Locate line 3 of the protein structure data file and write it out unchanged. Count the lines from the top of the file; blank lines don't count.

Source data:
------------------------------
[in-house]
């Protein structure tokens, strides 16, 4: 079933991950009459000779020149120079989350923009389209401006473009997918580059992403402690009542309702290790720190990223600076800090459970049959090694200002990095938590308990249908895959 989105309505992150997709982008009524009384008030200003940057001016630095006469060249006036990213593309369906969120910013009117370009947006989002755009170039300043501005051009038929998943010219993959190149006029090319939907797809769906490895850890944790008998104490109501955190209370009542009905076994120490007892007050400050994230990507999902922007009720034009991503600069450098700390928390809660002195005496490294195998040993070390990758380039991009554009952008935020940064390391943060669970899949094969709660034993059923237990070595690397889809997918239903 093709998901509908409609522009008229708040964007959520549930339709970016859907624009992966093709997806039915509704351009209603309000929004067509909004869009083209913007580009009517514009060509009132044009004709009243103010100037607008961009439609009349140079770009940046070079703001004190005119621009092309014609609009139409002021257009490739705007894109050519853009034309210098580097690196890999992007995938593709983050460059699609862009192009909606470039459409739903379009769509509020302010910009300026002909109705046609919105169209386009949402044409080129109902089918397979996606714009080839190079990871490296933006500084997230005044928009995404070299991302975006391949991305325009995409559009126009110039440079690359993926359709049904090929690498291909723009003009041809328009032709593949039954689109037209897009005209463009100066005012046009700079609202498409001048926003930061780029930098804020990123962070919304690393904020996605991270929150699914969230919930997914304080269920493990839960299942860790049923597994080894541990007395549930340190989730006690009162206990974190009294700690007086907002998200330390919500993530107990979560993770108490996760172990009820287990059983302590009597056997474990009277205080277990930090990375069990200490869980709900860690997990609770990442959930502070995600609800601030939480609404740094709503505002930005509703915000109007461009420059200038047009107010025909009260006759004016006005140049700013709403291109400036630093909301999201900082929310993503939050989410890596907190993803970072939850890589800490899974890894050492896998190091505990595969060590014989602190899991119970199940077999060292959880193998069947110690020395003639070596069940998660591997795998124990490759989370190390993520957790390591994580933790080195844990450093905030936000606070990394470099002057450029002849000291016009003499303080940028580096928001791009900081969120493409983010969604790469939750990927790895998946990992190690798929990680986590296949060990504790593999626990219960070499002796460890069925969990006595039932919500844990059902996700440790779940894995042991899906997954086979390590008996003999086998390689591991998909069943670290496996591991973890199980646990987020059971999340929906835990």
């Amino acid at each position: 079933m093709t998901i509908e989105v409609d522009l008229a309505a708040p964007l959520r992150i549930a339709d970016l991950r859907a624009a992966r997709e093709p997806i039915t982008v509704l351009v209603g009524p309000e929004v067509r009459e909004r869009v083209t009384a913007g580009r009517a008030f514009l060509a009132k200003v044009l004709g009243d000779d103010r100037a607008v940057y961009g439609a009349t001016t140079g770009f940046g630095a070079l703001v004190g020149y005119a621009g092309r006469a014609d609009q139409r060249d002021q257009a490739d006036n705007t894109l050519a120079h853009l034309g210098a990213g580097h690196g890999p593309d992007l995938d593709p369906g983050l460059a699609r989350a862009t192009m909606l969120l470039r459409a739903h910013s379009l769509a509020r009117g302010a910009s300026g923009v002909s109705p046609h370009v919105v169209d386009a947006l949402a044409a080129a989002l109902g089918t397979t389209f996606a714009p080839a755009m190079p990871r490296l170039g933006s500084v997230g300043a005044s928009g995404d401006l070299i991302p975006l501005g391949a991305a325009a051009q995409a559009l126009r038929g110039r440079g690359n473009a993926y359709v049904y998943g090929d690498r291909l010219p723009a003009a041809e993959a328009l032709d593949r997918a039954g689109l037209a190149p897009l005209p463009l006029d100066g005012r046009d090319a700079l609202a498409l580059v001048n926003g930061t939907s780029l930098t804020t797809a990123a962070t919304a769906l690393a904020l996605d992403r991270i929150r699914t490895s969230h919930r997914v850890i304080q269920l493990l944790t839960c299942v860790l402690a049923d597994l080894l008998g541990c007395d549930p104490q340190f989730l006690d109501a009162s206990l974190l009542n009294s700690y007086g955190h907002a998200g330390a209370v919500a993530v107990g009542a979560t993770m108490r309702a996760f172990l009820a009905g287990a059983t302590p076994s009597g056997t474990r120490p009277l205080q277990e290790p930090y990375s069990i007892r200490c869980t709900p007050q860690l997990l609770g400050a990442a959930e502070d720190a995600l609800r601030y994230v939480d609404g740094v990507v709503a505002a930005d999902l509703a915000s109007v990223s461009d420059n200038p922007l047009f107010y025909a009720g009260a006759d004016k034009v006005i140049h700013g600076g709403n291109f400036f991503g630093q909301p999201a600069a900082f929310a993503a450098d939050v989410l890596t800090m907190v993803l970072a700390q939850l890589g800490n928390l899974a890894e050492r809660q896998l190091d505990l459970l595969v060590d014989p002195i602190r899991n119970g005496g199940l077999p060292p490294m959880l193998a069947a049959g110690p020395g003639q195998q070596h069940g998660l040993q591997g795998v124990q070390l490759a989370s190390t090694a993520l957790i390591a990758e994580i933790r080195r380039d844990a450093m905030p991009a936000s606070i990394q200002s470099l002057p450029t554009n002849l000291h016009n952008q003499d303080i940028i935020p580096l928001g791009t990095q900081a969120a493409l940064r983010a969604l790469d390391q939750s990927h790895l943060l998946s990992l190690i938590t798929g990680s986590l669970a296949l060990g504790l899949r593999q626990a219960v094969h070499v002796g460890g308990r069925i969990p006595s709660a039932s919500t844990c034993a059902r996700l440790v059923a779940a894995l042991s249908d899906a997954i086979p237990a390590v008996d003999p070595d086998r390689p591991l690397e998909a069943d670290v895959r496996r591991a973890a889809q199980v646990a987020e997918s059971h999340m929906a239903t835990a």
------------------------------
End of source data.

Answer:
């Amino acid at each position: 079933m093709t998901i509908e989105v409609d522009l008229a309505a708040p964007l959520r992150i549930a339709d970016l991950r859907a624009a992966r997709e093709p997806i039915t982008v509704l351009v209603g009524p309000e929004v067509r009459e909004r869009v083209t009384a913007g580009r009517a008030f514009l060509a009132k200003v044009l004709g009243d000779d103010r100037a607008v940057y961009g439609a009349t001016t140079g770009f940046g630095a070079l703001v004190g020149y005119a621009g092309r006469a014609d609009q139409r060249d002021q257009a490739d006036n705007t894109l050519a120079h853009l034309g210098a990213g580097h690196g890999p593309d992007l995938d593709p369906g983050l460059a699609r989350a862009t192009m909606l969120l470039r459409a739903h910013s379009l769509a509020r009117g302010a910009s300026g923009v002909s109705p046609h370009v919105v169209d386009a947006l949402a044409a080129a989002l109902g089918t397979t389209f996606a714009p080839a755009m190079p990871r490296l170039g933006s500084v997230g300043a005044s928009g995404d401006l070299i991302p975006l501005g391949a991305a325009a051009q995409a559009l126009r038929g110039r440079g690359n473009a993926y359709v049904y998943g090929d690498r291909l010219p723009a003009a041809e993959a328009l032709d593949r997918a039954g689109l037209a190149p897009l005209p463009l006029d100066g005012r046009d090319a700079l609202a498409l580059v001048n926003g930061t939907s780029l930098t804020t797809a990123a962070t919304a769906l690393a904020l996605d992403r991270i929150r699914t490895s969230h919930r997914v850890i304080q269920l493990l944790t839960c299942v860790l402690a049923d597994l080894l008998g541990c007395d549930p104490q340190f989730l006690d109501a009162s206990l974190l009542n009294s700690y007086g955190h907002a998200g330390a209370v919500a993530v107990g009542a979560t993770m108490r309702a996760f172990l009820a009905g287990a059983t302590p076994s009597g056997t474990r120490p009277l205080q277990e290790p930090y990375s069990i007892r200490c869980t709900p007050q860690l997990l609770g400050a990442a959930e502070d720190a995600l609800r601030y994230v939480d609404g740094v990507v709503a505002a930005d999902l509703a915000s109007v990223s461009d420059n200038p922007l047009f107010y025909a009720g009260a006759d004016k034009v006005i140049h700013g600076g709403n291109f400036f991503g630093q909301p999201a600069a900082f929310a993503a450098d939050v989410l890596t800090m907190v993803l970072a700390q939850l890589g800490n928390l899974a890894e050492r809660q896998l190091d505990l459970l595969v060590d014989p002195i602190r899991n119970g005496g199940l077999p060292p490294m959880l193998a069947a049959g110690p020395g003639q195998q070596h069940g998660l040993q591997g795998v124990q070390l490759a989370s190390t090694a993520l957790i390591a990758e994580i933790r080195r380039d844990a450093m905030p991009a936000s606070i990394q200002s470099l002057p450029t554009n002849l000291h016009n952008q003499d303080i940028i935020p580096l928001g791009t990095q900081a969120a493409l940064r983010a969604l790469d390391q939750s990927h790895l943060l998946s990992l190690i938590t798929g990680s986590l669970a296949l060990g504790l899949r593999q626990a219960v094969h070499v002796g460890g308990r069925i969990p006595s709660a039932s919500t844990c034993a059902r996700l440790v059923a779940a894995l042991s249908d899906a997954i086979p237990a390590v008996d003999p070595d086998r390689p591991l690397e998909a069943d670290v895959r496996r591991a973890a889809q199980v646990a987020e997918s059971h999340m929906a239903t835990a």